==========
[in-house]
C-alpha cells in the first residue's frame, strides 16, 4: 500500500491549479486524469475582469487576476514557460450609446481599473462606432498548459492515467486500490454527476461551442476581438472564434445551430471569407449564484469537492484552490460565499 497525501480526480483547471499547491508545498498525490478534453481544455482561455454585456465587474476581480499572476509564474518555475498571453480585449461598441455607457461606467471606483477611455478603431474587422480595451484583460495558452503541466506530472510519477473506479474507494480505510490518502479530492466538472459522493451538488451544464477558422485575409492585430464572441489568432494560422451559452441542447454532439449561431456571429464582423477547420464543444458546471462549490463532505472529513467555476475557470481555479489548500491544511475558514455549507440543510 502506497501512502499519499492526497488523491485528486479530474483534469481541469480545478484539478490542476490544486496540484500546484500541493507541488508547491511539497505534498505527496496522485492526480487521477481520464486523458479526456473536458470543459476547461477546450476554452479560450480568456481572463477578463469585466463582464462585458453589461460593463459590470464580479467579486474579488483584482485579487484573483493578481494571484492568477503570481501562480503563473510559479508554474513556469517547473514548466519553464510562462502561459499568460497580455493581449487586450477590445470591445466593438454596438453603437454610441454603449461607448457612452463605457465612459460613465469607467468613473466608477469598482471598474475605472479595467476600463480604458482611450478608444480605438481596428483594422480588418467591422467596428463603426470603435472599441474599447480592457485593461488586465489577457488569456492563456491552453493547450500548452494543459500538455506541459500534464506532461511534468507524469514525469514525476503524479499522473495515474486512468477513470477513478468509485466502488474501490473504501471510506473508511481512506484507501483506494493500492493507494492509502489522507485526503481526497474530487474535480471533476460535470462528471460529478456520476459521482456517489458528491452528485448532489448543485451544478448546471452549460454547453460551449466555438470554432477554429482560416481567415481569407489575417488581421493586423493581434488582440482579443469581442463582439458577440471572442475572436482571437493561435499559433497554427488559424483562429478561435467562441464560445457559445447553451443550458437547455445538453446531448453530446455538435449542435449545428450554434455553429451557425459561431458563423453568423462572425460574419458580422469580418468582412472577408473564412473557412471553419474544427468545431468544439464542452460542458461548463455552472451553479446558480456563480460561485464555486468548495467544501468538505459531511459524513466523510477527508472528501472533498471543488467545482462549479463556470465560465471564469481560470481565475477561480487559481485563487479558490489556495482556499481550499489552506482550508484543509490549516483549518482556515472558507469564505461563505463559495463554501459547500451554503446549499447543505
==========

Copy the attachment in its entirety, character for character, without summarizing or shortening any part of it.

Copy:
[in-house]
C-alpha cells in the first residue's frame, strides 16, 4: 500500500491549479486524469475582469487576476514557460450609446481599473462606432498548459492515467486500490454527476461551442476581438472564434445551430471569407449564484469537492484552490460565499 497525501480526480483547471499547491508545498498525490478534453481544455482561455454585456465587474476581480499572476509564474518555475498571453480585449461598441455607457461606467471606483477611455478603431474587422480595451484583460495558452503541466506530472510519477473506479474507494480505510490518502479530492466538472459522493451538488451544464477558422485575409492585430464572441489568432494560422451559452441542447454532439449561431456571429464582423477547420464543444458546471462549490463532505472529513467555476475557470481555479489548500491544511475558514455549507440543510 502506497501512502499519499492526497488523491485528486479530474483534469481541469480545478484539478490542476490544486496540484500546484500541493507541488508547491511539497505534498505527496496522485492526480487521477481520464486523458479526456473536458470543459476547461477546450476554452479560450480568456481572463477578463469585466463582464462585458453589461460593463459590470464580479467579486474579488483584482485579487484573483493578481494571484492568477503570481501562480503563473510559479508554474513556469517547473514548466519553464510562462502561459499568460497580455493581449487586450477590445470591445466593438454596438453603437454610441454603449461607448457612452463605457465612459460613465469607467468613473466608477469598482471598474475605472479595467476600463480604458482611450478608444480605438481596428483594422480588418467591422467596428463603426470603435472599441474599447480592457485593461488586465489577457488569456492563456491552453493547450500548452494543459500538455506541459500534464506532461511534468507524469514525469514525476503524479499522473495515474486512468477513470477513478468509485466502488474501490473504501471510506473508511481512506484507501483506494493500492493507494492509502489522507485526503481526497474530487474535480471533476460535470462528471460529478456520476459521482456517489458528491452528485448532489448543485451544478448546471452549460454547453460551449466555438470554432477554429482560416481567415481569407489575417488581421493586423493581434488582440482579443469581442463582439458577440471572442475572436482571437493561435499559433497554427488559424483562429478561435467562441464560445457559445447553451443550458437547455445538453446531448453530446455538435449542435449545428450554434455553429451557425459561431458563423453568423462572425460574419458580422469580418468582412472577408473564412473557412471553419474544427468545431468544439464542452460542458461548463455552472451553479446558480456563480460561485464555486468548495467544501468538505459531511459524513466523510477527508472528501472533498471543488467545482462549479463556470465560465471564469481560470481565475477561480487559481485563487479558490489556495482556499481550499489552506482550508484543509490549516483549518482556515472558507469564505461563505463559495463554501459547500451554503446549499447543505